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Each person's glaucoma is unique. The following comments are intended to be a starting point for discussion with your glaucoma physician.
If my insurance doesn't cover the drop my eye doctor prescribed, should I not take it?
If you are prescribed a medication that is not a “preferred” medication on your insurance plan and there is a similar medication within that class that is cheaper you may be able to switch. With the information of the substitution in hand, call your glaucoma physician. A classic example would be Xalatan, Travatan Z, and Lumigan. Each insurance plan is unique in that one agent may be cheaper for you even though they are very similar.
If a medicine says 'don't take if you have glaucoma' should I take it?
Common medications have package labeling that urges caution in the face of a diagnosis of glaucoma. Although there are many kinds of glaucoma, in general the warning relates to the configuration of your drain within your eye (angle). If you have a narrow angle (ask your glaucoma physician if you do), you should avoid medication such as cold, cough, and urinary medication (anticholinergics). Read the label carefully of medications you take and discuss this with your physician if you are unsure. Any pain, blurry vision, headache, or nausea accompanied by the use of these medications should be discussed with your physician.
If my vision doesn't get better when I take my drops, do I still have to take them?
Most glaucoma has no discernable symptoms. There is no pain, no perceived loss of vision, and no redness. When the disease is very advanced, then an individual may notice the loss of vision. One of the most important principles of glaucoma care is the treat the disease before the patient starts to notice the loss of vision. Taking your medication as prescribed to save your vision cannot be overemphasized.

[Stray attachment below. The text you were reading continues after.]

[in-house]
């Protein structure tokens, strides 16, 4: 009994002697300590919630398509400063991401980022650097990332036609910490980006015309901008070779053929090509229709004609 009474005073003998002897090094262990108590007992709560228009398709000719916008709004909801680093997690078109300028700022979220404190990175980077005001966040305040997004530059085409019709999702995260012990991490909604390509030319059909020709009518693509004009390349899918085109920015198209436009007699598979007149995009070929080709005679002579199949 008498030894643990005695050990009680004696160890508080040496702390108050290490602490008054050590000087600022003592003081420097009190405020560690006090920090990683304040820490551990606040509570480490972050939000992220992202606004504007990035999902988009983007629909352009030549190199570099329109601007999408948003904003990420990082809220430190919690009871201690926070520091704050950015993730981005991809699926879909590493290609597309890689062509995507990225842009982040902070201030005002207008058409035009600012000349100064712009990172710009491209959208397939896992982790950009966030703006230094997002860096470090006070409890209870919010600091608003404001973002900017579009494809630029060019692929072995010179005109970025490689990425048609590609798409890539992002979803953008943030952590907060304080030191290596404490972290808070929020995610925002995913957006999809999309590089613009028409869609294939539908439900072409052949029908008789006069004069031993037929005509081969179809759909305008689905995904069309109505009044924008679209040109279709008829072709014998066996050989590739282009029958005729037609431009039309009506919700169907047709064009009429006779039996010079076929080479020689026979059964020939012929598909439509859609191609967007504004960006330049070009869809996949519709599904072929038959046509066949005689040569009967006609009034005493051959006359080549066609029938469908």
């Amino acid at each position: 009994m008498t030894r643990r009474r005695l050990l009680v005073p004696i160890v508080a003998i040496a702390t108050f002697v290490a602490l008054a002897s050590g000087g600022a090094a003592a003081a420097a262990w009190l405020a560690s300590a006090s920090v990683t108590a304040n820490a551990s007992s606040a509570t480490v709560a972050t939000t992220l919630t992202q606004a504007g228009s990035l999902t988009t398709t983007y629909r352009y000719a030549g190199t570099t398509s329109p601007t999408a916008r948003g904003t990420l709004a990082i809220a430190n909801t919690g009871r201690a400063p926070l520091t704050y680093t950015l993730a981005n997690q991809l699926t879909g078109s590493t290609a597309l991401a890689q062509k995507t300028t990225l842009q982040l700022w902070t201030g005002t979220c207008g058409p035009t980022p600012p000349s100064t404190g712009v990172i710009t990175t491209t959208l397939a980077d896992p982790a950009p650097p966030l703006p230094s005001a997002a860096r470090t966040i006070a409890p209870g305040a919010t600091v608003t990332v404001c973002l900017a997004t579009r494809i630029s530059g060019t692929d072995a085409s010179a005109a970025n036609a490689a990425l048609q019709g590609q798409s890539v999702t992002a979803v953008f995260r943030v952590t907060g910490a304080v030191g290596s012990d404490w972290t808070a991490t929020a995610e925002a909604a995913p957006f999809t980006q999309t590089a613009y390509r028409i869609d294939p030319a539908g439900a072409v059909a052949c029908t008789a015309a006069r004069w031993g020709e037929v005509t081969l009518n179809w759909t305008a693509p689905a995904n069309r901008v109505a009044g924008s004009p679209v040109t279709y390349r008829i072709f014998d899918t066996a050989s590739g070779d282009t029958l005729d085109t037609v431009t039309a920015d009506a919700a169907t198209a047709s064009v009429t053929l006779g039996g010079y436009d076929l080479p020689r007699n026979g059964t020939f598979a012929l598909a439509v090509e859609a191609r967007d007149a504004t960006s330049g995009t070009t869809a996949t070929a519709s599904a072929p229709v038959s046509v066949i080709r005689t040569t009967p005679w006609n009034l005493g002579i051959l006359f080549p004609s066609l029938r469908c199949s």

Can my doctor prescribe marijuana to help my pressure?
Although many people have heard of marijuana being prescribed for glaucoma, scientific study has not shown this to be effective. The pressure reduction is small and very short lived. Even isolating the active ingredient has not been proven well enough to result in a commercially viable product in the United States.
Article by Rohit Krishna, MD. Dr. Krishna is a clinician, educator and researcher at the Eye Foundation/Vision Research Center of Kansas City and the University of Missouri-Kansas City (UMKC) School of Medicine, where he is Director of the Glaucoma service and Associate Professor of Ophthalmology.
Last reviewed on May 14, 2013